More status is conferred by the erection of the stage on which our hooligan friends perform; the vast security operation created at great expense involving international police forces across the continents. By such means the English hooligan is gratified, noticed, indeed institutionalised. Why not simply stop known terror-spreaders travelling? And those who offend should go to prison for years rather than months when they are caught. More outbreaks of this English disease would be intolerable.

To blame Fifa for failing to ensure a proper allocation of match tickets is to miss one point. The behaviour of English fans is England's responsibility, not Fifa's. International football's governing body does, however, have the obligation of ensuring that cities hosting their games - and fans attending those games - can enjoy the experience free of fear.

Bearing that in mind, trouble in Toulouse, or elsewhere during this tournament, must pose questions about England's future participation in international football. In the arena England made a very impressive start against Tunisia. Glenn Hoddle's critics are wrong to seek success by reference to Tunisia's apparent inadequacies. England never allowed Tunisia the time and space to play.

Forcing the pace, passing and moving with conviction and purpose, creating and then taking their chances, England's was the most striking World Cup debut of any contending nation.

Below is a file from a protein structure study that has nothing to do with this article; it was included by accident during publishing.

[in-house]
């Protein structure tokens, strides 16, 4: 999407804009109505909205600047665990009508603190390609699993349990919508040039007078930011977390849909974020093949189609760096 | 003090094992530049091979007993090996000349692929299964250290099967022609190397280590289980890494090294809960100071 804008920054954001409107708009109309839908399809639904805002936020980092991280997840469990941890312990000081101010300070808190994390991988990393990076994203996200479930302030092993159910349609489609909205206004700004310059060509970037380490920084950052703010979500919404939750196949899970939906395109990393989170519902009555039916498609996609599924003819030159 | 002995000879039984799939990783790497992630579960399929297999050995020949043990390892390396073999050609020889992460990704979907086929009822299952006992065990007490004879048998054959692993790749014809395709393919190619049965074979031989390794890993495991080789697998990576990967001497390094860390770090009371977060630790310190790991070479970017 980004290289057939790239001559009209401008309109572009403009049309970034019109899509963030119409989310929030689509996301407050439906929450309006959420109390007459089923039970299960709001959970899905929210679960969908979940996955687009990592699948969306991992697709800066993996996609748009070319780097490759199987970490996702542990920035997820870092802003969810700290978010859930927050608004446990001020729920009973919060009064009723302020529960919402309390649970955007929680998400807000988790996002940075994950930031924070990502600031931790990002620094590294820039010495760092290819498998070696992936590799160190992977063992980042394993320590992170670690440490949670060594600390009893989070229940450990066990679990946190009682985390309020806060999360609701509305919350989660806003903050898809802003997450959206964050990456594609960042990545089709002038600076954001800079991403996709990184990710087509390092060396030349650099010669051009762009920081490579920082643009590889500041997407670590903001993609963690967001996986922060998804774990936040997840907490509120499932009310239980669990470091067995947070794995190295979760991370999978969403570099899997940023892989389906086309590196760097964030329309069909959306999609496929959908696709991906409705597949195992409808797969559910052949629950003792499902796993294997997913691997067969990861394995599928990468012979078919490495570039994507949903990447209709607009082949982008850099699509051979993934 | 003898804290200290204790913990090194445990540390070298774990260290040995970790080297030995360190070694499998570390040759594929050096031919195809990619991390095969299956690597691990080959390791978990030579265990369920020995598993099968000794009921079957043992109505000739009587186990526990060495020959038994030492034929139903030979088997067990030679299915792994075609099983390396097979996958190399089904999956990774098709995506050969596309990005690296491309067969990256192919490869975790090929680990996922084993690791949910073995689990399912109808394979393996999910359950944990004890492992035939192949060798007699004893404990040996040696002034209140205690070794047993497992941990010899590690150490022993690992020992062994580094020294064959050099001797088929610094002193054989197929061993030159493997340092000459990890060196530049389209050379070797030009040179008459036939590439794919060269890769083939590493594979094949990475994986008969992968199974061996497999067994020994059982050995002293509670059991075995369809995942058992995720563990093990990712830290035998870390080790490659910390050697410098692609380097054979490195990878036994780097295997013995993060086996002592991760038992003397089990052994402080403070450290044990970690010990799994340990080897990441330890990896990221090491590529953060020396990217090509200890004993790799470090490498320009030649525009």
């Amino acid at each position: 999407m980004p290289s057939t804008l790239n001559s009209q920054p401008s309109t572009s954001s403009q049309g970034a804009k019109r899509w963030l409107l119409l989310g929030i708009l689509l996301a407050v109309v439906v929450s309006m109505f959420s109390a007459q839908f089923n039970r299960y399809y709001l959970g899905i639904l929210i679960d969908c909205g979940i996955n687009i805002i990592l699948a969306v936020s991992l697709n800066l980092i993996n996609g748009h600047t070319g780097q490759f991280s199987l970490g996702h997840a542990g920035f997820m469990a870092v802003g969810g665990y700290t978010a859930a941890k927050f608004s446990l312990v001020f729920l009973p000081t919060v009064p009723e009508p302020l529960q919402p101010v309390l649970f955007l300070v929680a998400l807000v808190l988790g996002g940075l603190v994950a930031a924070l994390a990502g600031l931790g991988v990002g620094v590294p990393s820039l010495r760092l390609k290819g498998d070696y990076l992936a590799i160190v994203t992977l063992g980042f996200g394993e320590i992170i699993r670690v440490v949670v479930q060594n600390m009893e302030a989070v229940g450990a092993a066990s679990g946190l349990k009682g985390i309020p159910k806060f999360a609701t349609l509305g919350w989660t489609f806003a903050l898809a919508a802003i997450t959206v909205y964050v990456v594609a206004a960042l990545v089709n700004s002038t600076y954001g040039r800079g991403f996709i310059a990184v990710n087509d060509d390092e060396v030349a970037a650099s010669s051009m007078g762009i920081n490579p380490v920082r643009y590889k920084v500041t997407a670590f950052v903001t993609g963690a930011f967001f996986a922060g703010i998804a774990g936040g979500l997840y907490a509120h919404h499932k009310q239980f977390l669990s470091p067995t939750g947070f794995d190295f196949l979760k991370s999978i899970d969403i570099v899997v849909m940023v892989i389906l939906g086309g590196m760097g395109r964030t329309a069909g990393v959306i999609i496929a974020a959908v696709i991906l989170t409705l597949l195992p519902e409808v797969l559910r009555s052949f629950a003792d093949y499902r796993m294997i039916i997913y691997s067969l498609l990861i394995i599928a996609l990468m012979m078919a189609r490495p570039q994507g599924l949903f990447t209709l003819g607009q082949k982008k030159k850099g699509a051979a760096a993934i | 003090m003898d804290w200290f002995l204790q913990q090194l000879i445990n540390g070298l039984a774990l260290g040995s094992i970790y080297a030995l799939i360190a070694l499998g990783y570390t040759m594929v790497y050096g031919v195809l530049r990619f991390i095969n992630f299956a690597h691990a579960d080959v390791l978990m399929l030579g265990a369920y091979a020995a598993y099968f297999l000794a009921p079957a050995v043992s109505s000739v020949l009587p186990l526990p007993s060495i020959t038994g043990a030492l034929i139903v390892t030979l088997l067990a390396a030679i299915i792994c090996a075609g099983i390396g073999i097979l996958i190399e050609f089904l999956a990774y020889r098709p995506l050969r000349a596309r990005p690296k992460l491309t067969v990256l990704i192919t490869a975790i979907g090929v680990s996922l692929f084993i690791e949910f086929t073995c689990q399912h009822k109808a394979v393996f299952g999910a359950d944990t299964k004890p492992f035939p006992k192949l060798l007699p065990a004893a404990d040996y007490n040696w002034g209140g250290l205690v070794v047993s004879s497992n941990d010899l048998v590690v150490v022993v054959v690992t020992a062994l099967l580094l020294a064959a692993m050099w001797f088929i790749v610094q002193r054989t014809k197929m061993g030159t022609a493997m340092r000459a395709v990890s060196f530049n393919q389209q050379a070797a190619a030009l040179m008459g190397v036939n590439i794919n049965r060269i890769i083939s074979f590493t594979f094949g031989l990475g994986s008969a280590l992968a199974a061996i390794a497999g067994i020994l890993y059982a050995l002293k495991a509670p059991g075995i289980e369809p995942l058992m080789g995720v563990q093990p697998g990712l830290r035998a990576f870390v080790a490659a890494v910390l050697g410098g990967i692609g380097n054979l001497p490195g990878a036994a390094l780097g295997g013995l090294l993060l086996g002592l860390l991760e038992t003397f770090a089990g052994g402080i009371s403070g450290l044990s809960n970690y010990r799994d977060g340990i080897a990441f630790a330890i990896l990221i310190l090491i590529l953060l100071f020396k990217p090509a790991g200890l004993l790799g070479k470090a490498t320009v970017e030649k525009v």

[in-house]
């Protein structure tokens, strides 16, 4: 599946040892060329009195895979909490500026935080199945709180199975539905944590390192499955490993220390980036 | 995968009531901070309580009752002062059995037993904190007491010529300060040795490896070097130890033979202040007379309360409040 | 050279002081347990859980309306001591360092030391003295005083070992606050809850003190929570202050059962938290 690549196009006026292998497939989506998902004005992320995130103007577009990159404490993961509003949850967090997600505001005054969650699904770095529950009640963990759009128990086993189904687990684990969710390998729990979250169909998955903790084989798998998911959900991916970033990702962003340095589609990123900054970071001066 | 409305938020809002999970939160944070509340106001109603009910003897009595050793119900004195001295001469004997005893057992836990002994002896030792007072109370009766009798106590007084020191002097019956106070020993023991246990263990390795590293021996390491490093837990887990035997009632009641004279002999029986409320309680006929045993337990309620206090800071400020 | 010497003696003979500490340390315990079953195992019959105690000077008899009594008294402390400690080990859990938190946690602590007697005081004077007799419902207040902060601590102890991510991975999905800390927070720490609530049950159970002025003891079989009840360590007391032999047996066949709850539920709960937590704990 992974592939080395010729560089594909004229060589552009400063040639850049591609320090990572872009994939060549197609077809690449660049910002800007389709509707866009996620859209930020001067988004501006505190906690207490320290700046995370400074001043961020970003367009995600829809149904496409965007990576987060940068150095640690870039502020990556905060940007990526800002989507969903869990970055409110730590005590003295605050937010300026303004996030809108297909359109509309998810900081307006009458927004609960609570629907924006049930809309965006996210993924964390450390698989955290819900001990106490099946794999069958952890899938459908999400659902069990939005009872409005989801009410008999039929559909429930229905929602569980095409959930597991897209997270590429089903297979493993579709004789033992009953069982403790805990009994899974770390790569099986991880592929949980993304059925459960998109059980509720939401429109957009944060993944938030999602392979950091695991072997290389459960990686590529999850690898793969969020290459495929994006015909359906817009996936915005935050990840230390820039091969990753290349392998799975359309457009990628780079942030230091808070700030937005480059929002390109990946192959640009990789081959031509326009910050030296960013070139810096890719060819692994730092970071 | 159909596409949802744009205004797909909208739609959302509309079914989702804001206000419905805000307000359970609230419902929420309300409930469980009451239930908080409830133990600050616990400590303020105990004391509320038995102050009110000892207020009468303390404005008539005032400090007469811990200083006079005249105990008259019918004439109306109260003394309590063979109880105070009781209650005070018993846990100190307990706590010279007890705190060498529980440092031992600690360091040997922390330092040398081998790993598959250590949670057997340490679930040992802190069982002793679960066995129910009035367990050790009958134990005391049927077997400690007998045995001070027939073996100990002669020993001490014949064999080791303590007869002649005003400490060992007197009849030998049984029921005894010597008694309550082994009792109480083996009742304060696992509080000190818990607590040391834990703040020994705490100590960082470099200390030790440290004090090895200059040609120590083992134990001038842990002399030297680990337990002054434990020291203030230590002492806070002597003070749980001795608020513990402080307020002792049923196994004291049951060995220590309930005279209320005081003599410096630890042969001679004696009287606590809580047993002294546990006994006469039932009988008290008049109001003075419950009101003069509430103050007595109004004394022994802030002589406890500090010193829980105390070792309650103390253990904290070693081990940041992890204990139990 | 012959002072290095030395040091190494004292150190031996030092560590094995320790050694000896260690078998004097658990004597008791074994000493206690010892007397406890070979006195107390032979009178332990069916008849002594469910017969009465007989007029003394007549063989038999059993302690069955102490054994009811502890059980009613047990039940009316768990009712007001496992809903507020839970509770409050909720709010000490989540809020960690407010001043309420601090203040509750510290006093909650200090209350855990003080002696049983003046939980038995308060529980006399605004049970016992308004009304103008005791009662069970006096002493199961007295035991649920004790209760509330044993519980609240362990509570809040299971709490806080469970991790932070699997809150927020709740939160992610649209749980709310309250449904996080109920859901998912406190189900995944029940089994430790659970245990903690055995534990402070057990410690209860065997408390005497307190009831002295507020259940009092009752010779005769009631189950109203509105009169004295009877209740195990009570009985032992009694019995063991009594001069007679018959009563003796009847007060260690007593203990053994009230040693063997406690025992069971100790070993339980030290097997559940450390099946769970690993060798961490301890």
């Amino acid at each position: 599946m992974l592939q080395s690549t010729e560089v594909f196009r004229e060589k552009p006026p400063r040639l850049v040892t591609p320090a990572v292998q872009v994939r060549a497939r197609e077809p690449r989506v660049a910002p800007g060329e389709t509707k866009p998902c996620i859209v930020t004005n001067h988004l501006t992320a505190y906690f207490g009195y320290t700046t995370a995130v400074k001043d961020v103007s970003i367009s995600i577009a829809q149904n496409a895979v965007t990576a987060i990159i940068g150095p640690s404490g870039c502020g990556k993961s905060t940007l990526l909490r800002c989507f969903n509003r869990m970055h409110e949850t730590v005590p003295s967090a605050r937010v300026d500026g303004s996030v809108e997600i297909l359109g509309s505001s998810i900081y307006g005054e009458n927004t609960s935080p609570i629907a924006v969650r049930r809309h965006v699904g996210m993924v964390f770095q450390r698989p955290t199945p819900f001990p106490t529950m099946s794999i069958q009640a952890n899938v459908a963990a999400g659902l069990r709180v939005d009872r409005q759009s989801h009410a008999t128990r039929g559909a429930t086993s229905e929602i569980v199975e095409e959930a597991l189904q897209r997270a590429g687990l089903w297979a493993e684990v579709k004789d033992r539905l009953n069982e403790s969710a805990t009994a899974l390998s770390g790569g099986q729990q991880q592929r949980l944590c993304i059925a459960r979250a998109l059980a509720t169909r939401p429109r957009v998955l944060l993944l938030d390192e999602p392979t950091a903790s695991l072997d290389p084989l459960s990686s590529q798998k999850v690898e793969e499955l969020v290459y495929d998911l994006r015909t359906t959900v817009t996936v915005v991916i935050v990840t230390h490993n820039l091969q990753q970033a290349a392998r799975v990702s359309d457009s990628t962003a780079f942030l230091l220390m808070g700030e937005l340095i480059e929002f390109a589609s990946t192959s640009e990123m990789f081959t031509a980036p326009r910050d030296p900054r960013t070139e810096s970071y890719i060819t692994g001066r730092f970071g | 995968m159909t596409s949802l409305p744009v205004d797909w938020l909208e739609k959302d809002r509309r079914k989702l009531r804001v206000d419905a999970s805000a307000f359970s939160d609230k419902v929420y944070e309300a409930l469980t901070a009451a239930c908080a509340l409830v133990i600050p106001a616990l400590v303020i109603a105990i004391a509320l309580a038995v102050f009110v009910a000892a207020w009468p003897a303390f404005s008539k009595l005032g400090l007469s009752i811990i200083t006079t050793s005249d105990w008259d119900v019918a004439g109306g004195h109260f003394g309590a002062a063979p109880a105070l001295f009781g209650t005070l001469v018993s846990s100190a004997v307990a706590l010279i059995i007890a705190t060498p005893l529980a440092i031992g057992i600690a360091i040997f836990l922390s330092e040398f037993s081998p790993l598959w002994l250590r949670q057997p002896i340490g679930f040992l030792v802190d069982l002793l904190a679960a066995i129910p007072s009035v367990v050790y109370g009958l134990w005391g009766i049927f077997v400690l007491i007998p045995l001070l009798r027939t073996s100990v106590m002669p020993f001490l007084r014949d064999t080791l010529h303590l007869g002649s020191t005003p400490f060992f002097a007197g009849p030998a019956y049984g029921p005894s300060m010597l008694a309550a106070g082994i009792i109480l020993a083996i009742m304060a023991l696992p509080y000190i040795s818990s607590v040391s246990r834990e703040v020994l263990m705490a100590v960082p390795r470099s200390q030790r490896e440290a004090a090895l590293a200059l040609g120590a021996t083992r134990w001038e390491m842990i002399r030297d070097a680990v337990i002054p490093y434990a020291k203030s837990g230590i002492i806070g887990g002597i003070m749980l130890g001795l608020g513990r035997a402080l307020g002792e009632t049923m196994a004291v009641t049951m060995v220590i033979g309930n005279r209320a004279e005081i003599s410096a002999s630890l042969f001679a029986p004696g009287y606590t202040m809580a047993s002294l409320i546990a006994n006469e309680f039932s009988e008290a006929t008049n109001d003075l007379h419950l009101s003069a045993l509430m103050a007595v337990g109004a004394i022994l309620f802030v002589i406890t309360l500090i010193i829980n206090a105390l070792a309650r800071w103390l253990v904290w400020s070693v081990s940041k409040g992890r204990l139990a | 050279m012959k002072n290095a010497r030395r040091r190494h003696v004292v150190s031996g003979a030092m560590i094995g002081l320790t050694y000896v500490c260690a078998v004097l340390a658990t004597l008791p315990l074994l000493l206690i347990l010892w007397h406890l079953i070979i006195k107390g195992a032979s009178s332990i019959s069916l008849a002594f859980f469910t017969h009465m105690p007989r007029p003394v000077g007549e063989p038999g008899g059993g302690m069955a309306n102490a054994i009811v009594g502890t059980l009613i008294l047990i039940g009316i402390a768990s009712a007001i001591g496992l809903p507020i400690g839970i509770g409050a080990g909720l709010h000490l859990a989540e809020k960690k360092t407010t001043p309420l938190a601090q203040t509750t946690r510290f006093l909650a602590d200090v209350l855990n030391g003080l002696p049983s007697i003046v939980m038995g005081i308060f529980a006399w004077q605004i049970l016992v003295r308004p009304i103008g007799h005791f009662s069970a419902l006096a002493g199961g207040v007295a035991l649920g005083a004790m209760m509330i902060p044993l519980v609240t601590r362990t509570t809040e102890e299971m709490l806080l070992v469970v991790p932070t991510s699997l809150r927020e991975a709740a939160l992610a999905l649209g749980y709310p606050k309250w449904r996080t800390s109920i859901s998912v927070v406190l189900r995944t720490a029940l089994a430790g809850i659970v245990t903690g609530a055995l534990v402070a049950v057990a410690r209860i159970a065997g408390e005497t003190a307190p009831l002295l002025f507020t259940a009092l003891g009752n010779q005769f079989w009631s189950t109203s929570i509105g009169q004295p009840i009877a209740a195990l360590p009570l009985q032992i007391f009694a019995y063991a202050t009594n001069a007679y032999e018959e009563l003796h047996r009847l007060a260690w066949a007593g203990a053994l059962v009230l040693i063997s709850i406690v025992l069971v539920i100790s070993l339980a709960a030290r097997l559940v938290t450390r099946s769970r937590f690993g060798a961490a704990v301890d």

One performance will not dissolve reservations about Glenn Hoddle's modus operandi. His critics are, however temporarily, on the back foot. Hoddle's most contentious decision preference for Darren Anderton over David Beckham, while not being vindicated, was rendered irrelevant by a splendid team performance. Paul Scholes was outstanding. Alan Shearer menacingly aggressive as always. Graeme Le Saux tackled crisply and delivered beautifully flighted crosses. Paul Ince and David Batty comfortably controlled midfield. Gazza could be forgotten, a sideshow.

Tonight the Romanians will provide a sterner test of England's players and in particular the Hoddle system: 3-5-2. Tunisia's fleeting opportunities allowed one glimpse where better sides may hurt England, down the gullys, in behind the wing-backs where there is too much space.

An ageing team, with dodgy morale, Romania still field players of sufficient quality and experience to pose substantial questions. Adrian Ille, Marius Lacatus, Dan Petrescu and that old rogue Gheorghe Hagi will not exactly be spoiling for a fight, but there is enough guile and ability in this Romanian team to provide us with a true measure of England's potential. Alas, as far as the English are concerned, the merit of their team is only part of the story.

As I conclude this piece, the voice of Graham Kelly echoes in the background assuring, in plaintive tone, a television news reporter in Toulouse that things are tense but OK. The hope is that that is true.

That sport will be tomorrow morning's front page story cannot be held with any real conviction. 3-5-2 may be the least of England's troubles.